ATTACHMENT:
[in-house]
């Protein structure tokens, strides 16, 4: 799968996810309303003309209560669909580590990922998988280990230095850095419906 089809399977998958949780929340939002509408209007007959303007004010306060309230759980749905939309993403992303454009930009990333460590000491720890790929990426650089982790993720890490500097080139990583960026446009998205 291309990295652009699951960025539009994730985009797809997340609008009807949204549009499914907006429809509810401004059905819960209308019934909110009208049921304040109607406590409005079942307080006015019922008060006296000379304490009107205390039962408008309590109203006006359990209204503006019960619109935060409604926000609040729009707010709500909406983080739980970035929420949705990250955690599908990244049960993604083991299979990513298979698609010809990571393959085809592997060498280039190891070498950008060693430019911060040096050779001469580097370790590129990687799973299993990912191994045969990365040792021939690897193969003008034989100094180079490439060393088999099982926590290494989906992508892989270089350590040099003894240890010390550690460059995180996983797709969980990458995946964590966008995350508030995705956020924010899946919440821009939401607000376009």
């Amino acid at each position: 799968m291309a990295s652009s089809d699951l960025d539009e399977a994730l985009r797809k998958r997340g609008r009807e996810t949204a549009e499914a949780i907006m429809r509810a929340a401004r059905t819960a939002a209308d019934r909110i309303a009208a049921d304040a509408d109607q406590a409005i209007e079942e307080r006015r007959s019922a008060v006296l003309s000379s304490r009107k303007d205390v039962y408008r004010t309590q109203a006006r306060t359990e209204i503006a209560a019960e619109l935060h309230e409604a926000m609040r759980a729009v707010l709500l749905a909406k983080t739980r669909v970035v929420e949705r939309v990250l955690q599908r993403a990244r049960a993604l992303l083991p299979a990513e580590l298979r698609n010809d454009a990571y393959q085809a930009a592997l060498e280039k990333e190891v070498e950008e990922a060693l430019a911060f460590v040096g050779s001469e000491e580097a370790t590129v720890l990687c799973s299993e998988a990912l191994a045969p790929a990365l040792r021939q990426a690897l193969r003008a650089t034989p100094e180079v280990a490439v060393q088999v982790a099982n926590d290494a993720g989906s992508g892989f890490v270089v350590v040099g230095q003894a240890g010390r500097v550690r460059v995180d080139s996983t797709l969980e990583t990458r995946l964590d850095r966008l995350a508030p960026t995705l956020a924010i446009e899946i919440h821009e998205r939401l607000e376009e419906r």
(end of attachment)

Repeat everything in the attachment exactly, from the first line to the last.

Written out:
[in-house]
């Protein structure tokens, strides 16, 4: 799968996810309303003309209560669909580590990922998988280990230095850095419906 089809399977998958949780929340939002509408209007007959303007004010306060309230759980749905939309993403992303454009930009990333460590000491720890790929990426650089982790993720890490500097080139990583960026446009998205 291309990295652009699951960025539009994730985009797809997340609008009807949204549009499914907006429809509810401004059905819960209308019934909110009208049921304040109607406590409005079942307080006015019922008060006296000379304490009107205390039962408008309590109203006006359990209204503006019960619109935060409604926000609040729009707010709500909406983080739980970035929420949705990250955690599908990244049960993604083991299979990513298979698609010809990571393959085809592997060498280039190891070498950008060693430019911060040096050779001469580097370790590129990687799973299993990912191994045969990365040792021939690897193969003008034989100094180079490439060393088999099982926590290494989906992508892989270089350590040099003894240890010390550690460059995180996983797709969980990458995946964590966008995350508030995705956020924010899946919440821009939401607000376009």
């Amino acid at each position: 799968m291309a990295s652009s089809d699951l960025d539009e399977a994730l985009r797809k998958r997340g609008r009807e996810t949204a549009e499914a949780i907006m429809r509810a929340a401004r059905t819960a939002a209308d019934r909110i309303a009208a049921d304040a509408d109607q406590a409005i209007e079942e307080r006015r007959s019922a008060v006296l003309s000379s304490r009107k303007d205390v039962y408008r004010t309590q109203a006006r306060t359990e209204i503006a209560a019960e619109l935060h309230e409604a926000m609040r759980a729009v707010l709500l749905a909406k983080t739980r669909v970035v929420e949705r939309v990250l955690q599908r993403a990244r049960a993604l992303l083991p299979a990513e580590l298979r698609n010809d454009a990571y393959q085809a930009a592997l060498e280039k990333e190891v070498e950008e990922a060693l430019a911060f460590v040096g050779s001469e000491e580097a370790t590129v720890l990687c799973s299993e998988a990912l191994a045969p790929a990365l040792r021939q990426a690897l193969r003008a650089t034989p100094e180079v280990a490439v060393q088999v982790a099982n926590d290494a993720g989906s992508g892989f890490v270089v350590v040099g230095q003894a240890g010390r500097v550690r460059v995180d080139s996983t797709l969980e990583t990458r995946l964590d850095r966008l995350a508030p960026t995705l956020a924010i446009e899946i919440h821009e998205r939401l607000e376009e419906r």